posted by plonkee at 12:42 AM on December 3, 2017 [2 favorites]

He sees them as loving caring parents who want the best for his wife. I see them as nice enough yet bossy people with ridiculously outdated and stereotypical notions regarding non-white people.

So what I think is important is that you two see a conflict between those points of view, when in fact, probably both of those things are true, and unfortunately, neither of them outweigh the other. Like, I'll bet you start talking about 'your parents are so bossy and have stereotyped ideas about other places' and your husband starts talking about 'but they love you and want the best for you' and then you're arguing about whether or not they really love you and want the best for you which is not even the problem.

The problem is, you find them overbearing, and they probably are. It's also probably how they show love, but that doesn't make it any easier for you to tolerate.

I think the best way to broach this with your spouse is to preemptively accept the point he's trying to make, but 'yes AND' it. So, 'You're so right honey, your parents are really sweet people! But also, they do try to boss me around a lot, and I don't really like it. You know them better than me - maybe you know what to say to get them to stop?'
posted by corb at 1:31 AM on December 3, 2017 [15 favorites]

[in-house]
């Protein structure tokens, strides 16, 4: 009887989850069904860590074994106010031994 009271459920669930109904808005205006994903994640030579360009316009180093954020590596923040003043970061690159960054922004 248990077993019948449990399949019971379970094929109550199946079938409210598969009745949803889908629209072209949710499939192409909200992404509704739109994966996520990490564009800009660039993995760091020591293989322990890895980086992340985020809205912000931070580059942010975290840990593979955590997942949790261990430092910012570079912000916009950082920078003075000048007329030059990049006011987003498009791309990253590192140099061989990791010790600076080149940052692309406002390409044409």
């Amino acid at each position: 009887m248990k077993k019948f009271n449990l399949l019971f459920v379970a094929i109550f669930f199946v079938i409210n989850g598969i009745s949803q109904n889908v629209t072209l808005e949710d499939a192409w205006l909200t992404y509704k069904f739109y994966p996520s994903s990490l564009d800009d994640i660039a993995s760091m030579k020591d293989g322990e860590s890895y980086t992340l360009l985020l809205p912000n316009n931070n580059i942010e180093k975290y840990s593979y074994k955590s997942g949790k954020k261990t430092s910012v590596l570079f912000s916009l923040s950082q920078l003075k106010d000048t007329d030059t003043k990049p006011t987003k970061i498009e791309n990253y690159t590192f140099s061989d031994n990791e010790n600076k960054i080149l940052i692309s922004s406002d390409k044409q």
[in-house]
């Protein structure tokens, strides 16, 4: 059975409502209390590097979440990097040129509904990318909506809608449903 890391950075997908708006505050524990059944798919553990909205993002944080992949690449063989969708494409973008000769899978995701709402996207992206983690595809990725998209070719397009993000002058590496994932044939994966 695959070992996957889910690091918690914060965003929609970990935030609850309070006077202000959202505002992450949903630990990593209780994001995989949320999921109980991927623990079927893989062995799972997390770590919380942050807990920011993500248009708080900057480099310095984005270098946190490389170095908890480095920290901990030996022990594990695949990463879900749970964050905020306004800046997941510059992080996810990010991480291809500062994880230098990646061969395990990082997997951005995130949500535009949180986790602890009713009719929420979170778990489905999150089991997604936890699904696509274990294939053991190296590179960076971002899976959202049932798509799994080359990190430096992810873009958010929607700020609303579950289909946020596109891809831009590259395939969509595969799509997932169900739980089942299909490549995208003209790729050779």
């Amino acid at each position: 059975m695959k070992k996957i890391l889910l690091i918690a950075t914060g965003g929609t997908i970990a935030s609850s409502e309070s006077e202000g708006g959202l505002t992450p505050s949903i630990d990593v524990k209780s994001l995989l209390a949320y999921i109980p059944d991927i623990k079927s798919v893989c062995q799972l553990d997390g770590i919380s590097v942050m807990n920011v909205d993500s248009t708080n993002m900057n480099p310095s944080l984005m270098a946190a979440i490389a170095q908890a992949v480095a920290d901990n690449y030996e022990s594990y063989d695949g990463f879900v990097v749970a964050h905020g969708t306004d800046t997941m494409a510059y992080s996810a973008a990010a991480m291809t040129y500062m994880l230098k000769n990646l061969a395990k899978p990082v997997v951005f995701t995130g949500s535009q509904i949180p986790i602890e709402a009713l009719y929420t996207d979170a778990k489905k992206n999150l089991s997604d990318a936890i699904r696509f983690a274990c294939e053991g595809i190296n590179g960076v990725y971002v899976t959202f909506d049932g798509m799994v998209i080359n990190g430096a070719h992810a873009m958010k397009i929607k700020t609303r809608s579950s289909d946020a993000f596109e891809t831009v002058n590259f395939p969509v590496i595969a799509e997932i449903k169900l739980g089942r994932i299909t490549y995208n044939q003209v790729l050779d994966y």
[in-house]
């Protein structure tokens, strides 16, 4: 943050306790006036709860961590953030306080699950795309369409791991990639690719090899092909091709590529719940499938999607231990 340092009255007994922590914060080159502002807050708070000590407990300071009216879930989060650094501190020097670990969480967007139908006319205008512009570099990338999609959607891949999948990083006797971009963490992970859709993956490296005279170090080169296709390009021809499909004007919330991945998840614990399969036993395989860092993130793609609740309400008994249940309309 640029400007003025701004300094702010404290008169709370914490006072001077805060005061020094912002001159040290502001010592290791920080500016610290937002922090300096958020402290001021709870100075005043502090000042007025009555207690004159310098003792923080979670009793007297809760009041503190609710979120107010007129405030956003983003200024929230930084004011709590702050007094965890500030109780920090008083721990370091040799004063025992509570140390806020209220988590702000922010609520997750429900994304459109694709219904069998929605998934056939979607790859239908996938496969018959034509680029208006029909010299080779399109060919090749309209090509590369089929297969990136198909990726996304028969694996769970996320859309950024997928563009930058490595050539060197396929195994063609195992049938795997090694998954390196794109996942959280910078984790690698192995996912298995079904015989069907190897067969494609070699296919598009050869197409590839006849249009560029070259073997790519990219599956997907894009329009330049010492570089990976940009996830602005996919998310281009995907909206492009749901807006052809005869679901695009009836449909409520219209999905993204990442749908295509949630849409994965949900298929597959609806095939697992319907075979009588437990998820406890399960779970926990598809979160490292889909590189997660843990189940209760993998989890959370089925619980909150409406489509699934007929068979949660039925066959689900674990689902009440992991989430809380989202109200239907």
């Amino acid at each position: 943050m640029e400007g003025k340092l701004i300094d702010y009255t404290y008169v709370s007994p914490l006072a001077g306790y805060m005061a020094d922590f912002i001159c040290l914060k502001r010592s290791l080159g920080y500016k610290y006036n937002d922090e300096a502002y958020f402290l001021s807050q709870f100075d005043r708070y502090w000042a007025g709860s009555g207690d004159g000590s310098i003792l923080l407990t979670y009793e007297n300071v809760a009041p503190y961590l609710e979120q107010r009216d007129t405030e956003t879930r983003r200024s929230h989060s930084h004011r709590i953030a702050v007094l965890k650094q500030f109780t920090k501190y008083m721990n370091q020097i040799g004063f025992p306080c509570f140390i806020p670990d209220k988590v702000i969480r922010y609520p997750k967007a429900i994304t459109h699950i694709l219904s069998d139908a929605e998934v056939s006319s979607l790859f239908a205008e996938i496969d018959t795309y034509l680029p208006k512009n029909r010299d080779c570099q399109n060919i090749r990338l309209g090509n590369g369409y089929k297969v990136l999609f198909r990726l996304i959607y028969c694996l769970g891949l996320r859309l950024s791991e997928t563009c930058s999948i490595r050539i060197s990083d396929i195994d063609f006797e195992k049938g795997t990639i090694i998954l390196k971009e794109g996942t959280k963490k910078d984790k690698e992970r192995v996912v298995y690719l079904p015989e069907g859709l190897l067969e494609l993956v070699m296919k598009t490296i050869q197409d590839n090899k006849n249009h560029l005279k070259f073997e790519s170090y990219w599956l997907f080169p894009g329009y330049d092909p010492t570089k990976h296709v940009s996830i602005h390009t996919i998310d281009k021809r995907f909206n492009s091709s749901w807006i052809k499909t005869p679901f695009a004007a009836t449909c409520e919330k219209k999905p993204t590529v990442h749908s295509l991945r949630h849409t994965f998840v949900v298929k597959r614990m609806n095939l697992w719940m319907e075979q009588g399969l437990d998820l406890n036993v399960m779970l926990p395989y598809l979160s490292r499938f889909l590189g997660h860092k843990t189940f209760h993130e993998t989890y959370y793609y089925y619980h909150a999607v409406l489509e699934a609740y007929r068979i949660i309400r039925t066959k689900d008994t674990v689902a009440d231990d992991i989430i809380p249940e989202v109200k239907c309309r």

Oh dear! I really feel for you, because that is so close to how my relation with my in-laws was like when I was married. Sometimes we managed to rent a place nearby their holiday home, but other times there was no way to avoid the dreaded holidays, and one time it ended in a terrible fight between my husband and his parents in their language, which I didn't entirely understand, but I did get that they were fighting about me, that I had no agency and that both my husband and my in-laws were "othering" me. I think you are very accurate in describing it as family cultures rather than wider cultures, and whatever happens, try to hold on to that.
It got better when I learnt their language.
It got much better on one holiday, unfortunately soon before we divorced for completely unrelated reasons. We were all in a tiny rented apartment in a third country with two babies (ours, and my sister-in-law's). It was suffocating. Then I got the inspired idea to throw everyone but my father-in-law out for a walk with the babies then shop and cook lunch with him. My main motivation was that my mother-in-law and sister-in-law were both terrible cooks and also bossy and noisy and I just couldn't take one more second of neither bad food nor overbearing in-laws. My father-in-law wanted to stay on so he could pay for the shopping. That long morning together we really had a good time. He said cooking with me reminded him of his childhood when his mum was a cook in a big estate. And it was much easier to deal with the language barrier during a long slow morning (in our family, he was the one who struggled most with English). And after that day, he started protecting me and defending me and it changed almost everything. I don't remember we talked about my grievances with their behavior at all — I think the point was more that he suddenly saw me as a person instead of as that foreigner his son had married and he later passed that understanding on to his wife and daughter.